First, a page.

Welcome to the new blog section of my website. I'm by no means a professional, but I've been photographing since 2006 and I've learnt a few things along the way and I want to share all that with you.
I'm still fine tuning the coding and design for the website (I'm a website designer/developer by trade) so I'll just start off with a quick post about what I use to take my photos.
I've been asked a lot what camera equipment I use. The body is always the same, the lenses and other gear totally depends on the situation. Also complicating the fact is that I've recently switched to a new camera setup so most of my old lenses had to make way for new. But here's my general setup currently and in the past.
Full frame landscape photography equipment
Full frame referring to the size of the sensor in the camera, most consumer level cameras have APS-C sized sensors and whilst the higher end stuff will be “full frame”. You can use most lenses on either format camera, but the focal length of the lens won't be the same due to “crop factor”. I won't go into too much detail about that as I'll leave that for another time.
Camera - Canon 5D MK III
Only a few months old, I purchased this baby almost as soon as it was available, it's 22.3 megapixel beast that retails for between $3500-$4000 at time of writing. I always use a cable release to take the picture to eliminate camera shake i.e. when you press the shutter button on your camera you're actually shaking the camera.
Lenses - Tokina 17mm f/3.5 RMC, Sigma 24mm Super Wide II f/2.8
I mainly use two fully manual lenses (no auto focus or on-camera aperture control) that I bought off second hand for a steal. These are from the film era and are constructed from metal land built to last.
The first is a “ultra wide angle” Tokina 17mm f/3.5 RMC which I got for $250. Super sharp across the frame and has a nice focusing action. I use this for most of my landscape photos.
The second is a more standard wide angle, a Sigma 24mm Super Wide II f/2.8. It has less edge/corner distortion than the 17mm Tokina towards the edges as is characteristic of ultra wide angles, so I generally use this when shooting multiple exposure panoramas.
Filters – Hard edge and soft edge neutral density
I use Hi-Tech 100x150mm hard and soft edge ND filters on a Lee filter holder. I find these essential for sunrise/sunset photos to balance out the brightness between land and sky. I also use normal ND filters to increase exposure times on my seascape photos.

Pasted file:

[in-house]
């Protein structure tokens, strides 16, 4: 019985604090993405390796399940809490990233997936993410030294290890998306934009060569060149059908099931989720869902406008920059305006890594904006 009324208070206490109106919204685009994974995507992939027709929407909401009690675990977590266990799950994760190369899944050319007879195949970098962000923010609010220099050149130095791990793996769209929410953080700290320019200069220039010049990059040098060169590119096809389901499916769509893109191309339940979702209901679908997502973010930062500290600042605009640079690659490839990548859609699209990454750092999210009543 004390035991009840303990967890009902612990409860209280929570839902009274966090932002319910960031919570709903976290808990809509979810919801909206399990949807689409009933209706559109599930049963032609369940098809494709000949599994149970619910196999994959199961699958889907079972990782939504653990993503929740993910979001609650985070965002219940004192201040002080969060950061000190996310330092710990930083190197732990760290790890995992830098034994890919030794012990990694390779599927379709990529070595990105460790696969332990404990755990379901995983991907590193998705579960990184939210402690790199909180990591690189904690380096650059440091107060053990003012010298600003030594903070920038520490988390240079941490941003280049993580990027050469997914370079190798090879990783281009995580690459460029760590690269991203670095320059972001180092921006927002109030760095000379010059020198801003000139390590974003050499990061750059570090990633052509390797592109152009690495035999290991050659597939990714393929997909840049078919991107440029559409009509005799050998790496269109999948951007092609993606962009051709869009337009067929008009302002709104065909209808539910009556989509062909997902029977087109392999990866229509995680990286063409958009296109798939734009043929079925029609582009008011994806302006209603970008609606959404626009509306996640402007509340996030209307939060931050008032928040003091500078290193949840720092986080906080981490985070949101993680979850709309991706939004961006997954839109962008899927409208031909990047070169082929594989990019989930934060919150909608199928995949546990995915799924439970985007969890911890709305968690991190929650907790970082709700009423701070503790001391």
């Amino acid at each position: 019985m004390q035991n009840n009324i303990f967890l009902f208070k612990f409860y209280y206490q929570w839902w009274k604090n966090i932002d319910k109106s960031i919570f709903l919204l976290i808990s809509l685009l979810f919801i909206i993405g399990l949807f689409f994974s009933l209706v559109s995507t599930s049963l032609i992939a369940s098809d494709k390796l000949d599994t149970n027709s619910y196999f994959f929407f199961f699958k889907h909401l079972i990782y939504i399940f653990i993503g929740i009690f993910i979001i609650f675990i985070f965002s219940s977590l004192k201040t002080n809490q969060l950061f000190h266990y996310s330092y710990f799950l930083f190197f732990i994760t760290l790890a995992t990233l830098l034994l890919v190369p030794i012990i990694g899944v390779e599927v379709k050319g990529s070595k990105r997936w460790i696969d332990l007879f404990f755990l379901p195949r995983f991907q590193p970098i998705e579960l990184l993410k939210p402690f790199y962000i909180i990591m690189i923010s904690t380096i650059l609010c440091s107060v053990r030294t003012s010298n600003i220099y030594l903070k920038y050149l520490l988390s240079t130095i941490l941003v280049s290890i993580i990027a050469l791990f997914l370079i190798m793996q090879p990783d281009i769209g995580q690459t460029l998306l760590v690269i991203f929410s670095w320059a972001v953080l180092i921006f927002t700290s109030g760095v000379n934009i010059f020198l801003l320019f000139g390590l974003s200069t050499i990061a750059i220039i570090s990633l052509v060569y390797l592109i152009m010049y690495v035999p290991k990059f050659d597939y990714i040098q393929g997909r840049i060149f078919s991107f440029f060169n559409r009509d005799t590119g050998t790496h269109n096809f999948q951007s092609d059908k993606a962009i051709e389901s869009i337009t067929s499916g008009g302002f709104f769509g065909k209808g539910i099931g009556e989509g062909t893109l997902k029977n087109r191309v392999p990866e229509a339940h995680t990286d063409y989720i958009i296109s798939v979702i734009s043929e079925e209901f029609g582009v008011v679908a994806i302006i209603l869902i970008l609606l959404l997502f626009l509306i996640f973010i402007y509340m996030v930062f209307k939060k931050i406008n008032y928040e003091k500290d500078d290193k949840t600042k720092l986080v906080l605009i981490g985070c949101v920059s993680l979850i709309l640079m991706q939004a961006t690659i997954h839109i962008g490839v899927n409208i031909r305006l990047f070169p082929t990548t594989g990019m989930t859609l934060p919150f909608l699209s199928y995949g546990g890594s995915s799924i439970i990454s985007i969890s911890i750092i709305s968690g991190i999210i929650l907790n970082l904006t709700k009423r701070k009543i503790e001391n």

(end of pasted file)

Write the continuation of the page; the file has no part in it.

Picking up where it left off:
Tripod – Manfrotto 055 Pro B legs with Manrotto 488RC4 ball head
I bought the legs and head six years old when I bought my first digital SLR, I haven't found any need to replace them as they are of superb construction and have never skipped a beat despite the conditions they've been through - salt water, sand, mud, dirt, rivers etc. A good quality, sturdy tripod is a must have. Any tripod is better than no tripod as they say, but a quality tripod ($300 plus) beats a cheap one any day of the week. You wouldn't want to trust thousands of dollars of equipment on a $50 tripod would you?
Backpack – Vangaurd Biin 45 sling back pack
I can shove a fair amount of equipment into this little thing, usually 2 or 3 small lenses (one attached to the body) and filters, wallet, keys, phone, all of which is easily accessible without ever having to take the back pack off.
APS-C / Crop sensor setup
I used a Canon 30D for many years before upgrading to a full frame. I squeezed out every inch of capability from this thing until the shutter release button started playing up. For landscape photography I used a 12-24mm Tokina F/4 lens which was made for crop sensor cameras specificlaly. It was built like a brick and very sharp, but I couldn't use it on my full frame 5D MK III so I sold it.
Whilst not everyone will be able to afford a full frame camera or all the best equipment, the most important things for me when taking landscapes is to have a quality ultra-wide or wide angle lens along with a strong sturdy tripod. A $5 cable release off eBay also is a good buy.